Veteran Voices: A Three-Part Series on Bancroft’s Mission to Change the Lives of Military Heroes

Posted: December 25, 2020

Bancroft Capital recently launched a three-part series shedding light on the importance of restoring veterans with disabilities to their rightful place of leadership in society.


One of the paramount features of the Bancroft Capital mission is our cornerstone Veteran Training Program and our commitment to shifting the focus from providing “jobs for veterans” to “careers for veterans”. But much of what we do to assist military members transitioning to the corporate world begins well before veterans step foot into the Bancroft office. Read more.


“Ask a veteran what they value in a civilian role and you are virtually guaranteed to hear a response that focuses on team and mission. We joined the military to serve a purpose higher than ourselves, and along the way we learned that the best way to serve that purpose is to work doggedly as a team.” – Stephen Okano for

A first-hand understanding of the challenges associated with moving into the corporate world makes all the difference in assisting veterans through their transition. In a continuation of our three-part series, this week we’re focusing on how the Bancroft team members use their own experience to help ease the transition for veterans in recovery hospitals. Read more.


In a conclusion of our three-part series, Bancroft Capital Founder & CEO, Cauldon D. Quinn, shares his perspective on the importance of the restoration of service-disabled veterans and how the firm has committed to this initiative every day.

On March 4, 1865, President Lincoln provided one of the most solemn and timely of messages in his second inaugural address. In the closing statement of that speech, President Lincoln called for the care and support of its military service members, north and south.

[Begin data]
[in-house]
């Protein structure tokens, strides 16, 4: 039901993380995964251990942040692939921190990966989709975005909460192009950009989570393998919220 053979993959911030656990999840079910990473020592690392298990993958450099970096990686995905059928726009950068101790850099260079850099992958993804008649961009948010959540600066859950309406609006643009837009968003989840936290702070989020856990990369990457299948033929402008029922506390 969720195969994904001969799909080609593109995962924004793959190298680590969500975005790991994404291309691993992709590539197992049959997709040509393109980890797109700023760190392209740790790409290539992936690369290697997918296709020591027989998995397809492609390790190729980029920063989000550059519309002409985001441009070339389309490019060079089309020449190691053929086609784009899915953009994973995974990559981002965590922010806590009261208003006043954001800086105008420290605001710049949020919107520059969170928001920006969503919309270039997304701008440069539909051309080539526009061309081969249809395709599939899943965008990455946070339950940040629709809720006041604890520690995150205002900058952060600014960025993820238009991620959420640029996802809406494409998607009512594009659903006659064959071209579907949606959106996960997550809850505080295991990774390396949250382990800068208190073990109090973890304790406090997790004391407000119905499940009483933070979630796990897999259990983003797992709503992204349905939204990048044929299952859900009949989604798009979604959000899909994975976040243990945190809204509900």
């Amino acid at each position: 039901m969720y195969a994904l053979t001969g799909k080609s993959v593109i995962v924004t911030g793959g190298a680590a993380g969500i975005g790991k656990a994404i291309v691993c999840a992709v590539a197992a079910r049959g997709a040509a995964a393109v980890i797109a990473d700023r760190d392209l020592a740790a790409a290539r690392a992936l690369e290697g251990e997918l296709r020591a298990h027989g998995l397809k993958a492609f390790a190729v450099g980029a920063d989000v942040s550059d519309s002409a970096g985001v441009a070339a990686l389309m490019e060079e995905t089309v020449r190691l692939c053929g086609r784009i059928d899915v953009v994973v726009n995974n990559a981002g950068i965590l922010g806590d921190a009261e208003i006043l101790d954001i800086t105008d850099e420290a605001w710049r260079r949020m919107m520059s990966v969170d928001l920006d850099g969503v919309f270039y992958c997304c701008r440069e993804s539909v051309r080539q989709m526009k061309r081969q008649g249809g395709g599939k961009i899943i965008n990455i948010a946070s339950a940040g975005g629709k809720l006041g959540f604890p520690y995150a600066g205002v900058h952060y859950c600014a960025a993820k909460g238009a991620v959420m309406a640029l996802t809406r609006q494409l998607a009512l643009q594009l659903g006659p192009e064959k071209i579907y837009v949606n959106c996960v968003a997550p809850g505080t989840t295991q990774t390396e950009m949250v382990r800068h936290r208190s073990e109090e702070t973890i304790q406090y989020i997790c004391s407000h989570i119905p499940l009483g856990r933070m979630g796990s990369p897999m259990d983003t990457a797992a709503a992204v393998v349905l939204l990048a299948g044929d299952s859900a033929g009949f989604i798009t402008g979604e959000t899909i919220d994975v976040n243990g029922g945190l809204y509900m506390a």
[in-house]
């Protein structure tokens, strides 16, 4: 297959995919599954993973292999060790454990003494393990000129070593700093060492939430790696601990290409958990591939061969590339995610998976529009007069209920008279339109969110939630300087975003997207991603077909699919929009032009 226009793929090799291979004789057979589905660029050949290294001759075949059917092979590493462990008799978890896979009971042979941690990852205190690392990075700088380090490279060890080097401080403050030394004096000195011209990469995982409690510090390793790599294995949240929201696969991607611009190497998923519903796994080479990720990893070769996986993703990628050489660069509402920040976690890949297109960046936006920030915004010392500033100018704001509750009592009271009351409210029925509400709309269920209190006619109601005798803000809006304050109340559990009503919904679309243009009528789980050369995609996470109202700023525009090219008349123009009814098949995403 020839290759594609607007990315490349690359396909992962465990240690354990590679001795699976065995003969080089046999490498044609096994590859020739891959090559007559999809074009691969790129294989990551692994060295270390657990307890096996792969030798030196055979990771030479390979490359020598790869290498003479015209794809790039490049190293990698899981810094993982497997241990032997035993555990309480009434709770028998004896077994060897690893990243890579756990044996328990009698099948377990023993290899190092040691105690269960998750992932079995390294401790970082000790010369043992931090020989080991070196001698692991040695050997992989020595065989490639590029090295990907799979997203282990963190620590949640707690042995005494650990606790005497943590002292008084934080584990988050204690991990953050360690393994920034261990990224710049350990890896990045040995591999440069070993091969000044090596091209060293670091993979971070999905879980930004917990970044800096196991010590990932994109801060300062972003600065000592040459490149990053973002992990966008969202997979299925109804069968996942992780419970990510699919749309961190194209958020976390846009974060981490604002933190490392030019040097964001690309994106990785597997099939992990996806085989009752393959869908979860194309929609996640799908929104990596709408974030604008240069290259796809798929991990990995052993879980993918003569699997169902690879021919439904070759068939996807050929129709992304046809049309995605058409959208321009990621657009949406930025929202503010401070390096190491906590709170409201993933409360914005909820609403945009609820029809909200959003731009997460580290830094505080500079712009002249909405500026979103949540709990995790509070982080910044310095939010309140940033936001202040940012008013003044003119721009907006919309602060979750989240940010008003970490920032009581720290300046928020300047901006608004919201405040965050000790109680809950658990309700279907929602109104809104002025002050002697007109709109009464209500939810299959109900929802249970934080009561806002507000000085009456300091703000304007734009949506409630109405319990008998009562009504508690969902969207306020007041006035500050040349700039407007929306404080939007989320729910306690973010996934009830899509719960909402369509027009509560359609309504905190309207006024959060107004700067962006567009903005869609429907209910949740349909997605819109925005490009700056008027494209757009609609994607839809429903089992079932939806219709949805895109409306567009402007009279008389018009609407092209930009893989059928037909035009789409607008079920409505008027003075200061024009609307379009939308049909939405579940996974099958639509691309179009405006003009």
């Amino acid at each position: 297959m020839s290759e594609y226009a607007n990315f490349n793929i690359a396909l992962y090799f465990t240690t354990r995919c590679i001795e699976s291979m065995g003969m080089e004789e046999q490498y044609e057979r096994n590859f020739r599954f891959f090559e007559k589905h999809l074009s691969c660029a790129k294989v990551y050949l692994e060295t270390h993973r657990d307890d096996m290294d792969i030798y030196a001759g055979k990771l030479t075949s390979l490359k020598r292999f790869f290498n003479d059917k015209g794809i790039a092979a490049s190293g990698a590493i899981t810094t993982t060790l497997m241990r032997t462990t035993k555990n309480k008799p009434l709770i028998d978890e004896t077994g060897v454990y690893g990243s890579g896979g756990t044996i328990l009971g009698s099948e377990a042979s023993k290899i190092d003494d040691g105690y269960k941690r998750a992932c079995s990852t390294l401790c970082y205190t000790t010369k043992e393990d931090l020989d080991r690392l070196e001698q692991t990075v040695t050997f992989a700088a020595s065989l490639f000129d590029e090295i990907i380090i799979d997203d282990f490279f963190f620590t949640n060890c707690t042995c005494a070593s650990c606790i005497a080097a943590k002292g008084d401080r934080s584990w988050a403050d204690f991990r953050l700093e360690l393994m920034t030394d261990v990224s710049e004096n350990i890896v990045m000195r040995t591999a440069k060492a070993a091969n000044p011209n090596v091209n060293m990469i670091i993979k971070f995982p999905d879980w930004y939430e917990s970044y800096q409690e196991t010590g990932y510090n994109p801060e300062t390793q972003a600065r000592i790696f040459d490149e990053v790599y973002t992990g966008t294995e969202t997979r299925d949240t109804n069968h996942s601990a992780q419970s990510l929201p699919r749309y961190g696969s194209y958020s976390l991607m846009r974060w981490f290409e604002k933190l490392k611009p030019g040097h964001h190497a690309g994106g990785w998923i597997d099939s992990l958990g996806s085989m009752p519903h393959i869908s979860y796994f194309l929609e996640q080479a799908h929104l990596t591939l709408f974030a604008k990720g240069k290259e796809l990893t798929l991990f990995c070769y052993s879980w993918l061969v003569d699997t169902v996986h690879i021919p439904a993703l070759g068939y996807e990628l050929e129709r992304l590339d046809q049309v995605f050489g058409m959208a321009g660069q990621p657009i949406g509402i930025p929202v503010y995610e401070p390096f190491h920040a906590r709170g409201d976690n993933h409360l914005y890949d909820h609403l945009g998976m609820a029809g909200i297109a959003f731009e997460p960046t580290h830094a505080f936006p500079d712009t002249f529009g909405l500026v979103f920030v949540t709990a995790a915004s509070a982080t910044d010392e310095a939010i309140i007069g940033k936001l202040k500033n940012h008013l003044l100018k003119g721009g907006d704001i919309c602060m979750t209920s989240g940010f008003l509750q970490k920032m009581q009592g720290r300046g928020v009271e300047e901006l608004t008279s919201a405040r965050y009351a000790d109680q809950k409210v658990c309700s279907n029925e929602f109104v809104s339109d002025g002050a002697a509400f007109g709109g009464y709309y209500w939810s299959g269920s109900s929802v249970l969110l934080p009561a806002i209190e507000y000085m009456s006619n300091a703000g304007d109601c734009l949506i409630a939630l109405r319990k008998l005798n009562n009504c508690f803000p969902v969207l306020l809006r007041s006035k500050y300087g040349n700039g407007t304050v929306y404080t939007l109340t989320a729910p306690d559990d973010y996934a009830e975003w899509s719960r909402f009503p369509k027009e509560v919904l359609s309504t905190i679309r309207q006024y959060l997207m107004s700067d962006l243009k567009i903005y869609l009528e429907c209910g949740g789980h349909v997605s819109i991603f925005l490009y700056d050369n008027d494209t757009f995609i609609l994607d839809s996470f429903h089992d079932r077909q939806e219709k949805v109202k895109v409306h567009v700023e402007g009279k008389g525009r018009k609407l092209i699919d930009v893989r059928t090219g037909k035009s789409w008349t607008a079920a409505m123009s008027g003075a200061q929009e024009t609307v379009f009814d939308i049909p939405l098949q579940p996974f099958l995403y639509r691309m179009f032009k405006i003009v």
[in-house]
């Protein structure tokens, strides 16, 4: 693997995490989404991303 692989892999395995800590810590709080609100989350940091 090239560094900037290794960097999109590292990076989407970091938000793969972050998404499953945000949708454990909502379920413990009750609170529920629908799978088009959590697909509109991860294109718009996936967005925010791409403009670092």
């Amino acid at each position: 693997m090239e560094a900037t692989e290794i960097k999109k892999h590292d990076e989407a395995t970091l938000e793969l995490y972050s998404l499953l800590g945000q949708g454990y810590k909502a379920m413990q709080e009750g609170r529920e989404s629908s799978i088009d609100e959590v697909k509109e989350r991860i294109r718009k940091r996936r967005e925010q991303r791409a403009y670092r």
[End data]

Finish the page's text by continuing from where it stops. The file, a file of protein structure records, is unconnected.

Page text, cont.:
“to care for him who shall have borne the battle and for his widow and his orphan”
-Abraham Lincoln, Second Inaugural Speech March 4, 1865

President Lincoln was a prudent and calculated orator. He knew the country’s eye was upon him, and the enemy, battered and beaten, was still lingering in the darkness waiting for a toehold from which an attack on peace could be made. Lincoln knew that for the country to be whole, for healing to occur, it needed to care for those who had paid the grievous price of peace.

With humility, I contend that Lincoln’s concern of “him who shall have borne the battle” was not only for the widowed but the wounded of spirit and flesh. What Lincoln was advocating for was the restoration of a country that had been torn down to its seam and whose only hope of recovery had to include the dignity of those military service members who were now unknown by the very people they had fought to protect. For restoration to occur, it needed to first take place at the most visible manifestation of the country’s wounds, the re-establishment of its patriots into the void of leadership left untended during the war – society, business, and the family unit. Read more.